Edward Cross (1798–1887)

Edward Cross, who was born in Tennessee and reared in Kentucky, practiced law briefly in eastern Tennessee as a young man and then moved to southern Arkansas in 1826, where he spent a long career in politics and the judiciary but particularly in land speculation and business. He served in Congress, was the state attorney general for a time, and also served on the state’s highest court—first the territorial Superior Court and then briefly the Arkansas Supreme Court. His stints on the appellate courts earned him little distinction in the eyes of contemporaries, but his business instincts did. He helped form and develop the Cairo and Fulton Railroad, which later became the state’s most prosperous railroad, the St. Louis, Iron Mountain and Southern Railway Company, which merged into the Missouri Pacific Railroad and finally the Union Pacific Railroad.

Edward Cross was born on November 11, 1798, in Rogersville in the northeastern corner of Tennessee near the Kentucky border. His parents, Robert Cross and Keziah Gillenwater Cross, soon moved to Cumberland County, Kentucky, on the Tennessee border, where Cross went to school. He moved to Overton County, Tennessee, at the age of twenty-one and read law under Adam Huntsman, a political opponent of Davy Crockett, the soldier and politician who became an American folk hero. Cross passed the bar and practiced in Tennessee for about three years before moving to Arkansas, settling in the Marlbrook community near the Hempstead County town of Washington. In 1831, he married Laura Frances Elliott of Washington County, Missouri. Laura Frances was a sister of the wife of Chester Ashley, one of the richest and most prominent men of territorial and pre–Civil War Arkansas. Cross’s connection with a member of “The Family,” the dynasty of early Arkansas political leaders, would prove helpful in his political and business careers. The couple had eight children.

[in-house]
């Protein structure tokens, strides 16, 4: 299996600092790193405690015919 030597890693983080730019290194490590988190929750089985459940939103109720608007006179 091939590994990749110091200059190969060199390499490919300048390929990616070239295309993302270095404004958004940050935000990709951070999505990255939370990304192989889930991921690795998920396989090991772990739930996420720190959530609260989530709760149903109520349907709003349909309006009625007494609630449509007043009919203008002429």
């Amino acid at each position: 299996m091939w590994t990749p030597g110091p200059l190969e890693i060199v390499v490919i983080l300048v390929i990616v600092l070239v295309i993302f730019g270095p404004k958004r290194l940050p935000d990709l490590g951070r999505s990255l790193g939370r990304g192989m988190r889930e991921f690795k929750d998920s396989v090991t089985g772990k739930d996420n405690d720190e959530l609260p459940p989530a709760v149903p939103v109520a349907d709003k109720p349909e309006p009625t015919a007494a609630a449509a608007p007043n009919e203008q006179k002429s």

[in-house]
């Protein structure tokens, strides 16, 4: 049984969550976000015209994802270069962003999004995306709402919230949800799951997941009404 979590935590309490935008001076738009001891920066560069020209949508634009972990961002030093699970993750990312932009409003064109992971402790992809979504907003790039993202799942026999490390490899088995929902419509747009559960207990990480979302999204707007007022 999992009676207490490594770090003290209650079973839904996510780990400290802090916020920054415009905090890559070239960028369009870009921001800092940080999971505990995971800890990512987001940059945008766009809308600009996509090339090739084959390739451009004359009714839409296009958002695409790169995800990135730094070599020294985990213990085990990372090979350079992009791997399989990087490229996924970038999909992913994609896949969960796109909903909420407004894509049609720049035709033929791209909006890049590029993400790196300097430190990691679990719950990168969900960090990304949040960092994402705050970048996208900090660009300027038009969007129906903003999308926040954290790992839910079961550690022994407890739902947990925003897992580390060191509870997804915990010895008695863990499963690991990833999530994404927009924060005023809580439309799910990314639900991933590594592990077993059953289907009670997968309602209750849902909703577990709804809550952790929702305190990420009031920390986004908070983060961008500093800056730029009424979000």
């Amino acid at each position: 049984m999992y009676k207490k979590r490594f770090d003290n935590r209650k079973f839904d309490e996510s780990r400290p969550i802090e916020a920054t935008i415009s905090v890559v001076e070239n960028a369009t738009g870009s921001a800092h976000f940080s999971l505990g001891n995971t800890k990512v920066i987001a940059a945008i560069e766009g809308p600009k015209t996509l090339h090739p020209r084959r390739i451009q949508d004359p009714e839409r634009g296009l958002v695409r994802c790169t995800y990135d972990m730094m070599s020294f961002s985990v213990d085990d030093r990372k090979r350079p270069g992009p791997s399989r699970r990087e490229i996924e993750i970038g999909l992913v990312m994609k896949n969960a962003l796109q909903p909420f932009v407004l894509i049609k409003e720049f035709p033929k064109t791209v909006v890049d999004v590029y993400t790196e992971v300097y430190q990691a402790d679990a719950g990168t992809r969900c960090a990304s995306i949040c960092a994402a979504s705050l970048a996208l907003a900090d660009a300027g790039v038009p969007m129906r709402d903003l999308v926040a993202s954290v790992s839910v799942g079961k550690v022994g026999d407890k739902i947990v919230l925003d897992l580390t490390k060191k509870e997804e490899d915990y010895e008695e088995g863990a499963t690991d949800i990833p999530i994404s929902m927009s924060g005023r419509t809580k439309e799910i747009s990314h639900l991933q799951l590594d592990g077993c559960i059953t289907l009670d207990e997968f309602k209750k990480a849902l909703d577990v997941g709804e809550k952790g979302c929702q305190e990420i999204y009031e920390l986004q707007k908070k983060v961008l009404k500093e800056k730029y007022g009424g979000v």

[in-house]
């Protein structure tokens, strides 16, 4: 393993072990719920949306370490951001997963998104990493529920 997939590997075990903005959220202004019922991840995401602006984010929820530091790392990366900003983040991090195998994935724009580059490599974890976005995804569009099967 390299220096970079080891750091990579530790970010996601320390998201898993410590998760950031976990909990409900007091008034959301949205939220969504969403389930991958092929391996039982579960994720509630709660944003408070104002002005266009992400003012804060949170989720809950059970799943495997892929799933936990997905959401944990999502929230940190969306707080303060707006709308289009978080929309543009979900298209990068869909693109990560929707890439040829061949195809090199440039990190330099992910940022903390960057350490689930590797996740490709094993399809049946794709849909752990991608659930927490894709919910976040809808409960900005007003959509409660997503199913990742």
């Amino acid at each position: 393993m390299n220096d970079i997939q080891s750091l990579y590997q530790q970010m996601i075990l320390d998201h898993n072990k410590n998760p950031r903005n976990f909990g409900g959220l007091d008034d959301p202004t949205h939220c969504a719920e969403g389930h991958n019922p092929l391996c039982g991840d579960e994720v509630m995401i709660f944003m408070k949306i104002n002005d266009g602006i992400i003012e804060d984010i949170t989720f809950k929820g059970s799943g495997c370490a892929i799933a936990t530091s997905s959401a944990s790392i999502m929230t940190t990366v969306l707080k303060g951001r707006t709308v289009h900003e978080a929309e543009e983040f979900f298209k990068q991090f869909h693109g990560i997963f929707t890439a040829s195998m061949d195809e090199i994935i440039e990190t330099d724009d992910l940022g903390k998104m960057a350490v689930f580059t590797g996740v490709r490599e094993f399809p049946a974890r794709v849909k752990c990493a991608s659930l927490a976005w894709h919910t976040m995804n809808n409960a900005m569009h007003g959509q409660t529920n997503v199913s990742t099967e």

He soon acquired a plantation and slaves and began to engage in land speculation across the state—a lifetime engagement.

At Washington, he formed a law partnership with Daniel Ringo, who would soon move to Pulaski County and form a law partnership with Chester Ashley—an association that helped advance Ringo’s political career, just as the wife-and-sister connection did for Cross. When statehood was achieved in 1836, Ringo would become the first chief justice of the Arkansas Supreme Court.